Demonstrators hold flags and chant in front of the Supreme Court in Washington on the second day of gay marriage cases before the court. (AP Photo/Jose Luis Magana, File) by Sam Hananel Associated Press Writer WASHINGTON (AP) — The Supreme Court’s landmark ruling on same-sex marriage has private employers around the country scrambling to make sure their employee benefit plans comply with the law.
Tag: Supreme Court
RAYNARD JACKSON (NNPA)—Last week liberal Blacks and Whites went crazy after the Supreme Court issued its ruling on affirmative action and the voting rights cases. Well, I happen to agree with the court in both decisions. Now, before you start calling me a “sell-out, Uncle Tom,” or “Republican,” turn off your emotions and listen to reason.
KIMBERLY WEST-FAULCON While the United States Supreme Court decision on affirmative action last week did not eliminate the use of race-based criteria in college admissions, many do not see the decision as a victory.
by Jesse Jackson In its decision last Monday on affirmative action, the Supreme Court punted. It reviewed the University of Texas’ affirmative action program — in which race is admittedly “a factor of a factor of a factor” in admission, one of many factors used with a university committed to the educational benefits of a diverse student body — and said the lower court had to give it even stricter scrutiny. Or, in essence, take another, harsher look and come back next year.
PRESIDENT BARACK OBAMA (AP Photo/Evan Vucci, File) WASHINGTON (NNPA) – President Obama has pledged that his administration will do “everything in its power” to repair the damage done by the United States Supreme Court on Tuesday when it struck down a key provision of the 1965 Voting Rights Act. “I am deeply disappointed with the Supreme Court’s decision today,” he said in a statement. “For nearly 50 years, the Voting Rights Act – enacted and repeatedly renewed by wide bipartisan majorities in Congress – has helped secure the right to vote for millions of Americans. Today’s decision invalidating one of its core provisions upsets decades of well-established practices that help make sure voting is fair, especially in places where voting discrimination has been historically prevalent.”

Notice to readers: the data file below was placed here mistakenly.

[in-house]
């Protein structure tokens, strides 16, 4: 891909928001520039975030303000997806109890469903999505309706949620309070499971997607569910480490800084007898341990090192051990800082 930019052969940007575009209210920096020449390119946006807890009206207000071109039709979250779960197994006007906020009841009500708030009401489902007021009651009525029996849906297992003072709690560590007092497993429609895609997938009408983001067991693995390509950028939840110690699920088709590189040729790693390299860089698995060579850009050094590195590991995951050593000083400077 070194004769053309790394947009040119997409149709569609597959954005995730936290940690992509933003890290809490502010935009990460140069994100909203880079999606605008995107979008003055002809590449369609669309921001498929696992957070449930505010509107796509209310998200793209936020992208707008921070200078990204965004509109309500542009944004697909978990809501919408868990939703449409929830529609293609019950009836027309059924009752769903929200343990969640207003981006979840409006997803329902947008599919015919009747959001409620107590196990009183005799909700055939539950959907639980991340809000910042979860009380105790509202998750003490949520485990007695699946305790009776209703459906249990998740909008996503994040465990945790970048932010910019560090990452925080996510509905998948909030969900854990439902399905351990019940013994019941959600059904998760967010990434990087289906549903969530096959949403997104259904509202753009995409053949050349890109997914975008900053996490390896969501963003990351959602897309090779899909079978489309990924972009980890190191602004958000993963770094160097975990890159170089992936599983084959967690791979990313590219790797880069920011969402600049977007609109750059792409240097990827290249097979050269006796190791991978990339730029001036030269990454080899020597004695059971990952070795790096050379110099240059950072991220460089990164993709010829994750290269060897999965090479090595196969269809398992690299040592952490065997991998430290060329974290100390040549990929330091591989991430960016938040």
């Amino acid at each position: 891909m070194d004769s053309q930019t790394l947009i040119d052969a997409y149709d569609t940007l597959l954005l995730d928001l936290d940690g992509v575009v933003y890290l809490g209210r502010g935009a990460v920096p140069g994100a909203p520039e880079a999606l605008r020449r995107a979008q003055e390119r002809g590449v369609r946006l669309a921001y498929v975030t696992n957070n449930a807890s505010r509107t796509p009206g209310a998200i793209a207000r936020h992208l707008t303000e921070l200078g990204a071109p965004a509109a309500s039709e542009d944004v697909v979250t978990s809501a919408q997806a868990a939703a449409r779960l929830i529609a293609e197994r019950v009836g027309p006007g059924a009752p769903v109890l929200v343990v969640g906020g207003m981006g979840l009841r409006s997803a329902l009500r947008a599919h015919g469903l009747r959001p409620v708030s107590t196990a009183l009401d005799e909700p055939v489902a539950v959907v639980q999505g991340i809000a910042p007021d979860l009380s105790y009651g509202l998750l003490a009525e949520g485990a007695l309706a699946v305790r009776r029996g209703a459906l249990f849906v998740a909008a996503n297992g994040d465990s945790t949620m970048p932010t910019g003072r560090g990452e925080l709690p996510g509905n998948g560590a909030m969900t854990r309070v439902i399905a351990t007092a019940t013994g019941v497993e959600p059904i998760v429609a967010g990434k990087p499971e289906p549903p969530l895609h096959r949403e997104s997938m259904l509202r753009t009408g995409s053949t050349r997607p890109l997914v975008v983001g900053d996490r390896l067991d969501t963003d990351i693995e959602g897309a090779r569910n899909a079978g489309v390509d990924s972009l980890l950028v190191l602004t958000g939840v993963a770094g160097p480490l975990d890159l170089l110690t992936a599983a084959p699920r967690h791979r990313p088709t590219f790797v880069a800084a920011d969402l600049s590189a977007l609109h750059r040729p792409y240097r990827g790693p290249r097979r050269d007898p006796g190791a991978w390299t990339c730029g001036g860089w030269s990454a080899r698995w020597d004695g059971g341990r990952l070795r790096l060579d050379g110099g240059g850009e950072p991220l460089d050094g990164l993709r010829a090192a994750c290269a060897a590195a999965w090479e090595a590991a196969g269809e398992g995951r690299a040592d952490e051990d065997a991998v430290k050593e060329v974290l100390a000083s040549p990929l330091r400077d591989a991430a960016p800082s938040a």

Attorney General Eric Holder expresses disappointment in the Supreme Court’s 5-4 ruling in the Alabama voting rights case, Shelby County v. Holder, June 25, at the Justice Department in Washington. (AP Photo/J. Scott Applewhite) by George E. Curry WASHINGTON (NNPA) – The Supreme Court’s decision to strike down Section 4 of the Voting Rights Act, the part determining which states and political subdivisions are subject to the preclearance provision of the law, is likely to spark voting rights challenges around the nation, according to a study by New York University.
BETHESDA, Md.(PRNewswire-USNewswire) — “The recent decisions by the Supreme Court of the United States on the affirmative action and the Voting Rights Act indicate…
U.S. SUPREME COURT by Julian Zelizer (CNN) — The Supreme Court is expected to issue a number of historic decisions in the coming weeks about how the government deals with race issues. With the Voting Rights Act and affirmative action on the agenda, the nation is watching closely to see what the highest court will say. The court is tackling affirmative action through a case involving the University of Texas and a student who was denied admission. With the Voting Rights Act, the court is looking again at the law, including Section 5, which stipulates that some jurisdictions with a history of racial discrimination are required to submit changes in districting and voting laws for clearance.
In this Jan. 17, 1966, photo then Solicitor Gen. Thurgood Marshall, right, Attorney Gen. Nicholas Katzenbach and Asst. Attorney Gen. John Doar arrive at the U.S. Supreme Court to defend the legality of the 1965 Voting Rights Act. (AP Photo, File) by Mark Sherman WASHINGTON (AP) — In roughly 75 hours of arguments at the Supreme Court since October, only one African-American lawyer appeared before the justices, and for just over 11 minutes.
by Lee A. Daniels For someone who seems to revel in being silent during the Supreme Court’s traditionally lively oral arguments – when a…